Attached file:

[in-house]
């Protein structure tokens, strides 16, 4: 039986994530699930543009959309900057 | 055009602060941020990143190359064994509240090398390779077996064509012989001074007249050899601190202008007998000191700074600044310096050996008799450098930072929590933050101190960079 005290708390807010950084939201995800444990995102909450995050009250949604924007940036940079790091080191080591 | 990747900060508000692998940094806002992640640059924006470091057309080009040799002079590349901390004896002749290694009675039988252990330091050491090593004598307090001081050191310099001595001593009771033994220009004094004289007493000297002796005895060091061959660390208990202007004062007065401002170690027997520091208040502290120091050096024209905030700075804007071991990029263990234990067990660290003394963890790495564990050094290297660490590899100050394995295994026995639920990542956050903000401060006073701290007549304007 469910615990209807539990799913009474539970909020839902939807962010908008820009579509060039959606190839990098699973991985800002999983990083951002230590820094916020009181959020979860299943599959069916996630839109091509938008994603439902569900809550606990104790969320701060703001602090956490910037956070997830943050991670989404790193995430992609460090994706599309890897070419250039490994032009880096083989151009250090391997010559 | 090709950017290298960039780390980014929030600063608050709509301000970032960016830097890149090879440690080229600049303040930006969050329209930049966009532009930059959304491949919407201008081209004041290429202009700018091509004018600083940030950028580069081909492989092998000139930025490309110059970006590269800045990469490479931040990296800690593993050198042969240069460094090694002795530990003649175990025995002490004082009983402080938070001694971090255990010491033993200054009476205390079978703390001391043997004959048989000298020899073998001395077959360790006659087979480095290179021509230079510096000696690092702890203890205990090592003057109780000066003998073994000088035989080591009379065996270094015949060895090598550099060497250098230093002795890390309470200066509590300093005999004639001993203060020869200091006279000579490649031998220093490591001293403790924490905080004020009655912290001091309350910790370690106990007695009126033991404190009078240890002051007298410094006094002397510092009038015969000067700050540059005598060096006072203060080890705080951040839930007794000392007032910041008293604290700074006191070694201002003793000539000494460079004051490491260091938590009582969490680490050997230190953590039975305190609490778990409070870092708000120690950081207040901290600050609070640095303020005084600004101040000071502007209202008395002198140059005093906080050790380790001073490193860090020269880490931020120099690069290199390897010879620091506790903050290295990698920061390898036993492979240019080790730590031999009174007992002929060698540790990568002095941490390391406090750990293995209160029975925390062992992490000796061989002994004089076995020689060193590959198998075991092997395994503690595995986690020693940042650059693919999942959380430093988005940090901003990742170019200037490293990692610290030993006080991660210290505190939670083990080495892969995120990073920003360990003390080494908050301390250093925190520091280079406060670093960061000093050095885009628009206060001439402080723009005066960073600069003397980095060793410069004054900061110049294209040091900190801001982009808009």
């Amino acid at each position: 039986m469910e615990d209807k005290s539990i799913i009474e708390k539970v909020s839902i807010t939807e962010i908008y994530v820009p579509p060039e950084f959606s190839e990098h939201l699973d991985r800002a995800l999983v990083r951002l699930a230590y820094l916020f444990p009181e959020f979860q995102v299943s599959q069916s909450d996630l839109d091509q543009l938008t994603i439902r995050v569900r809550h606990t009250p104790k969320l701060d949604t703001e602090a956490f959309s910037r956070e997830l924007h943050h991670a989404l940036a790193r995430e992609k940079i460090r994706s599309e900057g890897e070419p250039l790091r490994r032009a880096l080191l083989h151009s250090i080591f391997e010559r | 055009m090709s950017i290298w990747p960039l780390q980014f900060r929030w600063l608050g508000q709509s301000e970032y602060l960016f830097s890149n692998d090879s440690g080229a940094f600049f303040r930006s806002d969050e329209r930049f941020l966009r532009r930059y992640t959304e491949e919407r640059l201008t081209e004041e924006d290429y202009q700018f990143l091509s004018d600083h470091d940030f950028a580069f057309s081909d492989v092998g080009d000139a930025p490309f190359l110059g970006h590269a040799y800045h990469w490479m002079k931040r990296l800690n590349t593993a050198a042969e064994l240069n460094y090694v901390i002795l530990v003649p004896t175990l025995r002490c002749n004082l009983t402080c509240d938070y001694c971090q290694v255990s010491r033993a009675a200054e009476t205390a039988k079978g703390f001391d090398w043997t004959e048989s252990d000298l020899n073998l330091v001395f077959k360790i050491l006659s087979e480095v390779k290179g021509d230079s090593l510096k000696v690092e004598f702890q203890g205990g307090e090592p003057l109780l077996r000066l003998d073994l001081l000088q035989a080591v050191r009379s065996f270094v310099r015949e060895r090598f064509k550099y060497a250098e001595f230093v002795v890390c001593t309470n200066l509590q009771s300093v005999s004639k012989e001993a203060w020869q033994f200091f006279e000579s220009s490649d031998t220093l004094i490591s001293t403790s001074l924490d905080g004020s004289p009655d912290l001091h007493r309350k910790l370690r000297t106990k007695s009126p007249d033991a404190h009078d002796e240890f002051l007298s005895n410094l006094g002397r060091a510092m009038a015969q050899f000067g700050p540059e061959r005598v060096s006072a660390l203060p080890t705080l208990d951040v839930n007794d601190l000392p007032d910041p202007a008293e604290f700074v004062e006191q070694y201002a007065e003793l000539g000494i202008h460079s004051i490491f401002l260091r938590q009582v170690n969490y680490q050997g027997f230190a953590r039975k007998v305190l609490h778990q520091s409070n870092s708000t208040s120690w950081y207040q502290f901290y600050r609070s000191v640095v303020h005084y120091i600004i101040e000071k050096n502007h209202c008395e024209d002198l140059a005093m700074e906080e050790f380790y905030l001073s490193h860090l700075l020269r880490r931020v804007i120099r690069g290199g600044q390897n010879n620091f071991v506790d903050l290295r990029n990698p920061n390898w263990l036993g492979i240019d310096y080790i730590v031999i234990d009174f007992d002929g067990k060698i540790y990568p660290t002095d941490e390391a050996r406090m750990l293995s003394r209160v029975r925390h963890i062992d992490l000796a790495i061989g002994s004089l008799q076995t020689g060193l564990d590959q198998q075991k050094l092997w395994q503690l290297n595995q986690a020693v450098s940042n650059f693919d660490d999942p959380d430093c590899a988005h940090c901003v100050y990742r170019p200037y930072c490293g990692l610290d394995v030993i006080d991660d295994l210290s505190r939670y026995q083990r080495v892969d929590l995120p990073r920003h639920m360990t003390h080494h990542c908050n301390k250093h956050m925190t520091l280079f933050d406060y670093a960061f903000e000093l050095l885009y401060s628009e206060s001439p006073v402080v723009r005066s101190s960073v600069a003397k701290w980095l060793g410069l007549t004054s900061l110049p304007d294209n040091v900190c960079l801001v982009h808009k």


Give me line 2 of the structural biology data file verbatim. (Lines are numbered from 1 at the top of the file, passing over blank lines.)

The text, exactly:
């Protein structure tokens, strides 16, 4: 039986994530699930543009959309900057 | 055009602060941020990143190359064994509240090398390779077996064509012989001074007249050899601190202008007998000191700074600044310096050996008799450098930072929590933050101190960079 005290708390807010950084939201995800444990995102909450995050009250949604924007940036940079790091080191080591 | 990747900060508000692998940094806002992640640059924006470091057309080009040799002079590349901390004896002749290694009675039988252990330091050491090593004598307090001081050191310099001595001593009771033994220009004094004289007493000297002796005895060091061959660390208990202007004062007065401002170690027997520091208040502290120091050096024209905030700075804007071991990029263990234990067990660290003394963890790495564990050094290297660490590899100050394995295994026995639920990542956050903000401060006073701290007549304007 469910615990209807539990799913009474539970909020839902939807962010908008820009579509060039959606190839990098699973991985800002999983990083951002230590820094916020009181959020979860299943599959069916996630839109091509938008994603439902569900809550606990104790969320701060703001602090956490910037956070997830943050991670989404790193995430992609460090994706599309890897070419250039490994032009880096083989151009250090391997010559 | 090709950017290298960039780390980014929030600063608050709509301000970032960016830097890149090879440690080229600049303040930006969050329209930049966009532009930059959304491949919407201008081209004041290429202009700018091509004018600083940030950028580069081909492989092998000139930025490309110059970006590269800045990469490479931040990296800690593993050198042969240069460094090694002795530990003649175990025995002490004082009983402080938070001694971090255990010491033993200054009476205390079978703390001391043997004959048989000298020899073998001395077959360790006659087979480095290179021509230079510096000696690092702890203890205990090592003057109780000066003998073994000088035989080591009379065996270094015949060895090598550099060497250098230093002795890390309470200066509590300093005999004639001993203060020869200091006279000579490649031998220093490591001293403790924490905080004020009655912290001091309350910790370690106990007695009126033991404190009078240890002051007298410094006094002397510092009038015969000067700050540059005598060096006072203060080890705080951040839930007794000392007032910041008293604290700074006191070694201002003793000539000494460079004051490491260091938590009582969490680490050997230190953590039975305190609490778990409070870092708000120690950081207040901290600050609070640095303020005084600004101040000071502007209202008395002198140059005093906080050790380790001073490193860090020269880490931020120099690069290199390897010879620091506790903050290295990698920061390898036993492979240019080790730590031999009174007992002929060698540790990568002095941490390391406090750990293995209160029975925390062992992490000796061989002994004089076995020689060193590959198998075991092997395994503690595995986690020693940042650059693919999942959380430093988005940090901003990742170019200037490293990692610290030993006080991660210290505190939670083990080495892969995120990073920003360990003390080494908050301390250093925190520091280079406060670093960061000093050095885009628009206060001439402080723009005066960073600069003397980095060793410069004054900061110049294209040091900190801001982009808009």